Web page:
Strong opinions, weakly held

Things are tough all over

Honda is selling off its Formula One team and getting out of the business of supplying other F1 teams with engines to save money given their poor fortunes in the current economy. Much attention has been paid to the suffering of America’s inept automakers, but it’s also true that all of the auto manufacturers are doing very poorly right now. Anyone think that Japan, South Korea, and Germany are just going to let their car companies bite the dust? I doubt it.


  1. Are the Japanese, South Korean, and German car companies doing so poorly that they are begging for billions in loans from their governments?

    All companies suffer in a recession. The poorly run ones will go out of business.

  2. I don’t think the big three need to go out of business, but I do think they need radical change. The biggest issue they all have is huge pension obligations that counted on continual growth in revenue and market share. Once market share started dropping they became a problem, now that revenue is dropping it’s causing them to bleed out.

    I don’t know what can (or should) be done to save them. I really don’t. I do know this bailout proposed will do little.

    The market cap for Ford is $9 billion, GM is $2.5 billion while Chrysler is privately owned. That is how little folks think about their prospects as currently structured.

    Let that sink in compared to the magnitude of money they are asking for. I definitely don’t think the Detroit auto industry should die, but any type of bailout that is not accompanied by RADICAL change (and I’m not talking about deunionization though it should be on the table) is nothing but throwing taxpayer money down the drain.

  3. I wasn’t necessarily saying all (or any) of these three auto companies need to go out of business, just that companies with such problems tend to die off during difficult times.

    Their problems are huge and like you I don’t see a sound financial answer.

    I do find it interesting that everyone is talking “bailout” instead of “bankruptcy”. Bankruptcy is a normal, legal way for companies with severe problems to try to restructure their business, possibly taking radical step to do it, under court supervision. This sounds like exactly what these companies need! Many companies continue to run under bankruptcy (look at most of the airlines over the last 20 years, for example). I’m not clear why that option seems off the table.

  4. The problem with bankruptcy appears to be that nobody will buy cars from companies that are bankrupt, sensibly doubtful of the prospects for warranty service and of the quality of a car produced by a company in a chaotic state.

    That said I don’t know what to do about the car companies. Nationalize (or pseudo-nationalize), restructure, refloat? Most likely any deal is not going to look the way I would like it to. And the banking bailout demonstrates that you cannot trust the present administration to spend money sensibly. But any deal may be better than letting them collapse.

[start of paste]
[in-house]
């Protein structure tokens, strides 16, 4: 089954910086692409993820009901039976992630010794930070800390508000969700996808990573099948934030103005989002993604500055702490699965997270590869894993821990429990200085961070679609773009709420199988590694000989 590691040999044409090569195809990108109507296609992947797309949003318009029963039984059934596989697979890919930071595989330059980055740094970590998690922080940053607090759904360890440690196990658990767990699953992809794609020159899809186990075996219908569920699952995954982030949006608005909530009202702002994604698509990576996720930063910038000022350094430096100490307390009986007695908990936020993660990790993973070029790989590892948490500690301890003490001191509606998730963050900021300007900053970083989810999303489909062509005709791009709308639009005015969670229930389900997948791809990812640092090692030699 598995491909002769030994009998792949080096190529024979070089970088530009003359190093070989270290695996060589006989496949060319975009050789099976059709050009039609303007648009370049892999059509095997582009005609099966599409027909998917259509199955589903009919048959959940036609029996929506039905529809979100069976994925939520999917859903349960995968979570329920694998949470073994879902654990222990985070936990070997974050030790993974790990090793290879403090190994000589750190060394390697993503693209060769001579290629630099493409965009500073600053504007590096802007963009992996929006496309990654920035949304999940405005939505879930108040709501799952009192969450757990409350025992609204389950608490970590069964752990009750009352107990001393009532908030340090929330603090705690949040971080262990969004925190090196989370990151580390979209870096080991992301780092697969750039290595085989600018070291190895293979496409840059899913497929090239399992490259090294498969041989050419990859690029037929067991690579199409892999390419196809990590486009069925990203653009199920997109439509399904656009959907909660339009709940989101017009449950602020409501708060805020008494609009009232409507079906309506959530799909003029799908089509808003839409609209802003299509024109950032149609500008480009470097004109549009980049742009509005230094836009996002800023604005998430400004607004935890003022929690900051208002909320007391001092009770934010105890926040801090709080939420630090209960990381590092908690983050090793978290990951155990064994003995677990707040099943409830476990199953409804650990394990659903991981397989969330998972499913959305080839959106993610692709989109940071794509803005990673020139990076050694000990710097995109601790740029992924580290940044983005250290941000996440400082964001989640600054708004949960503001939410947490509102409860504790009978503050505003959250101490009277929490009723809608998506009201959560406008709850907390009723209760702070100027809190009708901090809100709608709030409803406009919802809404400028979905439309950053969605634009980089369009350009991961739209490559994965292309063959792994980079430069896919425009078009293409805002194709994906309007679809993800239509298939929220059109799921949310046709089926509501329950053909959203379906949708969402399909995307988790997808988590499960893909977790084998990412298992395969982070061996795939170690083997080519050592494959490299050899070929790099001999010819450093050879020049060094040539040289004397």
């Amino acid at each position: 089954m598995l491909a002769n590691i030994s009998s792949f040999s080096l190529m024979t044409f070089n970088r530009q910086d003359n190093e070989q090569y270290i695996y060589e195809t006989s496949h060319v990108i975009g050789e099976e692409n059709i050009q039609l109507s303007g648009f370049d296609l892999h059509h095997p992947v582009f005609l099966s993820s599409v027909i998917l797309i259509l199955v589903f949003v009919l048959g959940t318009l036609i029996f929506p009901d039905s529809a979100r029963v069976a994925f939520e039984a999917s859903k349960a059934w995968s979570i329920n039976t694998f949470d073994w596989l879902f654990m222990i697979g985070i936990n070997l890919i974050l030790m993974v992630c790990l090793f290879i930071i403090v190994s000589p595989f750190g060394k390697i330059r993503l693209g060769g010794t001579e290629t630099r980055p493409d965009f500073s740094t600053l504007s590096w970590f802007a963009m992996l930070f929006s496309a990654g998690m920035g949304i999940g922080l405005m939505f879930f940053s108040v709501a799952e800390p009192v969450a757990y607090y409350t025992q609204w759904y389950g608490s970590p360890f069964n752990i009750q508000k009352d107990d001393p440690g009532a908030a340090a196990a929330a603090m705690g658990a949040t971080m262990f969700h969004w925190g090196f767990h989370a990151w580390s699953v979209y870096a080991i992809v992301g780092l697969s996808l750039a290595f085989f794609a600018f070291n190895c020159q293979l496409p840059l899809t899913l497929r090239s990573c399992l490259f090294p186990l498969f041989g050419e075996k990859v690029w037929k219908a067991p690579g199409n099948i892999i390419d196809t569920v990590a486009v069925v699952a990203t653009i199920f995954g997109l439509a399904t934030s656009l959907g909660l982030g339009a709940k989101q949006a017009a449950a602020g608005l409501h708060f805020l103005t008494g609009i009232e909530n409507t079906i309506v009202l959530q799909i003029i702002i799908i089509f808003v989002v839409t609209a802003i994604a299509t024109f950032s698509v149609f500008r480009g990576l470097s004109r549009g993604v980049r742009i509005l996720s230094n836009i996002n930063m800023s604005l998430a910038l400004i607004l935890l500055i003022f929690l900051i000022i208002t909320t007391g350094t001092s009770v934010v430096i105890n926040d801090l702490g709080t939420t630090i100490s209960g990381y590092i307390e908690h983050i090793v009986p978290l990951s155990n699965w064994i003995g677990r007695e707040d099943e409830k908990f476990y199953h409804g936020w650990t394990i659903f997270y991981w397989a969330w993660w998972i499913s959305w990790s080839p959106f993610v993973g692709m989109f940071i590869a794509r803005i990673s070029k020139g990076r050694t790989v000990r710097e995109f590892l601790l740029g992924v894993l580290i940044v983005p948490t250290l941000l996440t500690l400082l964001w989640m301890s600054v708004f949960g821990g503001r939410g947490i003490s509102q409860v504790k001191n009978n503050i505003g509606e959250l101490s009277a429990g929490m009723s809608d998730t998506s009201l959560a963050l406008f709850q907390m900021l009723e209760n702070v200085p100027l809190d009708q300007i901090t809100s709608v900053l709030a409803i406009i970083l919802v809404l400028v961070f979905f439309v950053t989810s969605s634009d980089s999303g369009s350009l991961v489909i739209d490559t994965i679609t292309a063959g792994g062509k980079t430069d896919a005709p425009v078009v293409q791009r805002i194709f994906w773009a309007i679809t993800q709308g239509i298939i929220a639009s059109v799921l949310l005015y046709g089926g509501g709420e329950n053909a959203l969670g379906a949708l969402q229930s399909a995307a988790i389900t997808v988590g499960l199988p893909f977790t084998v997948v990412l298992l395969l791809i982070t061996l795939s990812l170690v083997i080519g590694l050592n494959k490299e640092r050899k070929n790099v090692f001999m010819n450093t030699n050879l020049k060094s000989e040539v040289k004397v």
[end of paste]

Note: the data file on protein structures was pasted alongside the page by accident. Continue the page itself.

We’re really in a bad spot. Companies the size of GM ought to have the resources banked in the good times to survive, reduced, during bad times. Instead they have enormous debts. I blame management, shareholders, dealers, customers, and workers, roughly in that order.

  5. I think one of the problems is that GM hasn’t really had good times in a while. Their GMAC financing unit was the only part of the business that was making money for a while. Effectively, GM was building cars so it could make money financing them.

  6. Jacob- Why would you blame the customers?

  7. For putting up with mediocre cars for so long instead of demanding quality, basically.

  8. how do you “demand quality”? I mean, I’m tired of hearing people say that “customers didn’t demand” better gas mileage (e.g.) — I demand it; I certainly wanted my 2004 car to get better gas mileage than my 1989 car, but it doesn’t — instead it had 20 additional horsepower (which I didn’t demand, or even want)! cars aren’t configurable like computer boxes — I’m constrained by my need for certain features (can carry needed number of passengers in reasonable comfort, accomodate expected loads, etc.) and then have only a thimblefull of cars to actually choose among. that doesn’t leave me much room for “demanding” anything — heck, it doesn’t even really allow me to develop much brand loyalty!


  9. You do it the same way you “demand” any other kind of consumer good: you withhold your money from companies that fail to provide it and buy from those that do. And hope that the shunned manufacturer notices, which of course they’re often too stupid to. You note that I ranked customers very low on the “who’s to blame chart”; the managers at the car companies are primarily to blame here.

    There are probably 100 different cars on the market (and were in 2004) including very reliable and fuel-efficient lightweight cars. You “demand quality” by buying one of those. It’s pretty simple.

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